Regarding the number of Jewish Nobel Prize winners, I suspect it has a lot to do with European anti-Semitism. Jews were a middle class at a time when most Eastern Europeans were peasants or the nobility. Jews were neither of those, and they didn't have the traditional routes of advancement through the church, army, or government. Their choice was basically trade or a profession: you had many, many families where the father was a peddler and the kids were doctors or lawyers. This advancement was unheard of among their non-Jewish neighbours, where most people did the same thing their parents had.

There was a sort of technological revolution in the late 1800s with many new developments in electricity, chemistry, and metallurgy. The vast bulk of peasants were unable to enter higher studies; the upper classes didn't need to enter higher studies; this left the middle class, which was predominantly Jewish. So all of a sudden you had lots of Jewish scientists, even though the universities did their best to restrict their entry. Anti-Semitism turned many of them into migrants or refugees even before WW2: imagine the stereotypical comic scientist, with a European accent, a beard, and an old-fashioned suit. It's a Jewish refugee!

Immersion in academia is practically hereditary: people with scholarly parents often become scholars themselves. The second generation of Jewish migrants were more likely to seek advancement through education, but my casual observation through genealogical records indicates that this tendency weakens every generation. I would think that we've seen the first- and second-generation wave of Jewish prize winners, and the third generation will be much less strongly represented.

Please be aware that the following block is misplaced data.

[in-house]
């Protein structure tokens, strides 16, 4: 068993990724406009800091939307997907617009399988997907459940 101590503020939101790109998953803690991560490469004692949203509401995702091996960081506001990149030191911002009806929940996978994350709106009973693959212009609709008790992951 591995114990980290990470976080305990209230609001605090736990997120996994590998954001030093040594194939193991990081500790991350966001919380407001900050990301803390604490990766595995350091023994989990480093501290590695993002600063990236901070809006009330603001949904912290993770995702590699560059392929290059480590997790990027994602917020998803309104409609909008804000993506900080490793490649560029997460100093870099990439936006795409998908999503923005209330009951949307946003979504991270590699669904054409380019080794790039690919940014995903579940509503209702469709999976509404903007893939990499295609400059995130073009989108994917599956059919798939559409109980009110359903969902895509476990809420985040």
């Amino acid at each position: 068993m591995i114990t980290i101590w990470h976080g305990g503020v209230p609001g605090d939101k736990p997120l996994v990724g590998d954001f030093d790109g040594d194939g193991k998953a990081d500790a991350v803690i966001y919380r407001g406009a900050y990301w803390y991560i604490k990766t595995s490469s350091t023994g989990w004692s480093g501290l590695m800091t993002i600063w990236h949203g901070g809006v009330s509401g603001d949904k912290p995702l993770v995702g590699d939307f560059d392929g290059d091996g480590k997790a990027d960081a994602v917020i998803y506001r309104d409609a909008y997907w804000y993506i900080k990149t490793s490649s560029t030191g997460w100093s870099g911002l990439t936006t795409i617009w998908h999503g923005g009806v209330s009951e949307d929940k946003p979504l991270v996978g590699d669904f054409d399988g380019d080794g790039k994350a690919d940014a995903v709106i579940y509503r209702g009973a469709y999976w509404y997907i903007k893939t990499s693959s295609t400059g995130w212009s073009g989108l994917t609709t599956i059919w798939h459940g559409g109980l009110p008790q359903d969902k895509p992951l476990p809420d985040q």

posted by Joe in Australia at 7:45 PM on March 27 [4 favorites]


I'm not sure it's a conspiracy theory if you think that the Jews are in charge because a) a lot of Jews are in charge of things, and b) you think that Jewish people have just figured out culturally how to be more competent at things. I think it ignores a lot of the fact that how particular ethnic groups have done seems to be a function of chance and timing as much as anything else, of course. But, really, ignore the woo-woo stuff--American media has a definite propensity to come out every now and then with a rush of stories about how Asians are better at everything than we are, in terms of academics and work ethic and whatever else. Breathless talk about the South Korean economy without mention of, say, the South Korean suicide rate. Look at these Chinese young people who work long hours to get ahead, look at your kids loafing around in their pajamas until noon! So... why wouldn't other countries do the same thing?
posted by Sequence at 10:06 PM on March 27 [1 favorite]


I'm just going to link to this: Kaifeng Jews

China’s Kaifeng Jews Rediscover Their Heritage